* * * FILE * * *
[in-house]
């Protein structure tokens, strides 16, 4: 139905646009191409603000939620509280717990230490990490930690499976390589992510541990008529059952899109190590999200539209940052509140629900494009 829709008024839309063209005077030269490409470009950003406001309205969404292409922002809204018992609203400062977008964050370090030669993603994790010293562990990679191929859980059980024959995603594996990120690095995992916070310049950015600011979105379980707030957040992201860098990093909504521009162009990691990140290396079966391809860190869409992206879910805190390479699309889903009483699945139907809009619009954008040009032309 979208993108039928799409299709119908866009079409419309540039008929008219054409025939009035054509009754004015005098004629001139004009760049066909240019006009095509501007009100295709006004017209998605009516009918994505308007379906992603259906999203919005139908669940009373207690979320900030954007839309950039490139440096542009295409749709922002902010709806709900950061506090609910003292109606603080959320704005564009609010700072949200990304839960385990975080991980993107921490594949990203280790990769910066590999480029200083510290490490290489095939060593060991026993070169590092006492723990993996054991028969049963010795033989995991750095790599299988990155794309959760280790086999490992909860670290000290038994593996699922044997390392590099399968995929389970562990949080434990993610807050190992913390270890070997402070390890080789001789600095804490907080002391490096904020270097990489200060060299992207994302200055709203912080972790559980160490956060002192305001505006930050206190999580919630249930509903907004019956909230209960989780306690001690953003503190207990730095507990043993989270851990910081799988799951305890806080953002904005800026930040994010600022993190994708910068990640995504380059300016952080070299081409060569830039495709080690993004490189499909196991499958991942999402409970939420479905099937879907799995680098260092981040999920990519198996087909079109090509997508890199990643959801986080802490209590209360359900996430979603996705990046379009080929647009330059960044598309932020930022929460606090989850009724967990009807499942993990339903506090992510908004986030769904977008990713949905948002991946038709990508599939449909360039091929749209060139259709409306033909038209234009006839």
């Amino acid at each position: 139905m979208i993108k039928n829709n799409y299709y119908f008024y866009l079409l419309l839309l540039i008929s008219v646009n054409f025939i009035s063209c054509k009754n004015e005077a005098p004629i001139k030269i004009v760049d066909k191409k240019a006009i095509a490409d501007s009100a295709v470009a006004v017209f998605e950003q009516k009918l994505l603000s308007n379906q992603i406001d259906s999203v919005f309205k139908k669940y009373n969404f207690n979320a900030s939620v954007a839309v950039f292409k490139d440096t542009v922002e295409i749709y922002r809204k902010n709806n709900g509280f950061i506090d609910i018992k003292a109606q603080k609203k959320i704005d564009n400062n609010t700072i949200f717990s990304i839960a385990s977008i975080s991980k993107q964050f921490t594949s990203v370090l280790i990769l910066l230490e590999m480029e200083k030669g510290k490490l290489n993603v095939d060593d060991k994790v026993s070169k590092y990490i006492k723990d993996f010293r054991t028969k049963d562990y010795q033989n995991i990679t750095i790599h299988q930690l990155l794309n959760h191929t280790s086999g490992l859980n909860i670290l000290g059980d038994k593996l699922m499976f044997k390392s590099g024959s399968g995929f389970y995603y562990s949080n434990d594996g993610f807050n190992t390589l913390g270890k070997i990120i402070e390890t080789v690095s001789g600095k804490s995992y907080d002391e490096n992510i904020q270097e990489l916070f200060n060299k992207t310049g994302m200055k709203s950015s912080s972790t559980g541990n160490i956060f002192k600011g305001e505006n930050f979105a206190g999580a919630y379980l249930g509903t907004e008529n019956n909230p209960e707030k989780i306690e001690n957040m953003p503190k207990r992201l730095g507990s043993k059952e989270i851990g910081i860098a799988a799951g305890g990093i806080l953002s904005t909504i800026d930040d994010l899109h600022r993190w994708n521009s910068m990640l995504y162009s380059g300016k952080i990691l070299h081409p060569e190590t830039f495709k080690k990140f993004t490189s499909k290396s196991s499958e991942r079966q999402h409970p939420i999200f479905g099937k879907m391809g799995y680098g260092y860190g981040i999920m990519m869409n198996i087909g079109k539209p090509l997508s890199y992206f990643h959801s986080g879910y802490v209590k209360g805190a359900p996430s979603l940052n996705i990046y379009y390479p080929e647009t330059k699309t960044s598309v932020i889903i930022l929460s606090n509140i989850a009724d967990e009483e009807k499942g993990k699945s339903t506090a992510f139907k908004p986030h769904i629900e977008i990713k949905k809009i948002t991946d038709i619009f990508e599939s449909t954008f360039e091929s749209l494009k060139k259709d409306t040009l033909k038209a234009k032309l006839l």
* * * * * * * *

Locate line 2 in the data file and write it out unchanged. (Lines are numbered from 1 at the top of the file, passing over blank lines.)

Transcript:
């Protein structure tokens, strides 16, 4: 139905646009191409603000939620509280717990230490990490930690499976390589992510541990008529059952899109190590999200539209940052509140629900494009 829709008024839309063209005077030269490409470009950003406001309205969404292409922002809204018992609203400062977008964050370090030669993603994790010293562990990679191929859980059980024959995603594996990120690095995992916070310049950015600011979105379980707030957040992201860098990093909504521009162009990691990140290396079966391809860190869409992206879910805190390479699309889903009483699945139907809009619009954008040009032309 979208993108039928799409299709119908866009079409419309540039008929008219054409025939009035054509009754004015005098004629001139004009760049066909240019006009095509501007009100295709006004017209998605009516009918994505308007379906992603259906999203919005139908669940009373207690979320900030954007839309950039490139440096542009295409749709922002902010709806709900950061506090609910003292109606603080959320704005564009609010700072949200990304839960385990975080991980993107921490594949990203280790990769910066590999480029200083510290490490290489095939060593060991026993070169590092006492723990993996054991028969049963010795033989995991750095790599299988990155794309959760280790086999490992909860670290000290038994593996699922044997390392590099399968995929389970562990949080434990993610807050190992913390270890070997402070390890080789001789600095804490907080002391490096904020270097990489200060060299992207994302200055709203912080972790559980160490956060002192305001505006930050206190999580919630249930509903907004019956909230209960989780306690001690953003503190207990730095507990043993989270851990910081799988799951305890806080953002904005800026930040994010600022993190994708910068990640995504380059300016952080070299081409060569830039495709080690993004490189499909196991499958991942999402409970939420479905099937879907799995680098260092981040999920990519198996087909079109090509997508890199990643959801986080802490209590209360359900996430979603996705990046379009080929647009330059960044598309932020930022929460606090989850009724967990009807499942993990339903506090992510908004986030769904977008990713949905948002991946038709990508599939449909360039091929749209060139259709409306033909038209234009006839």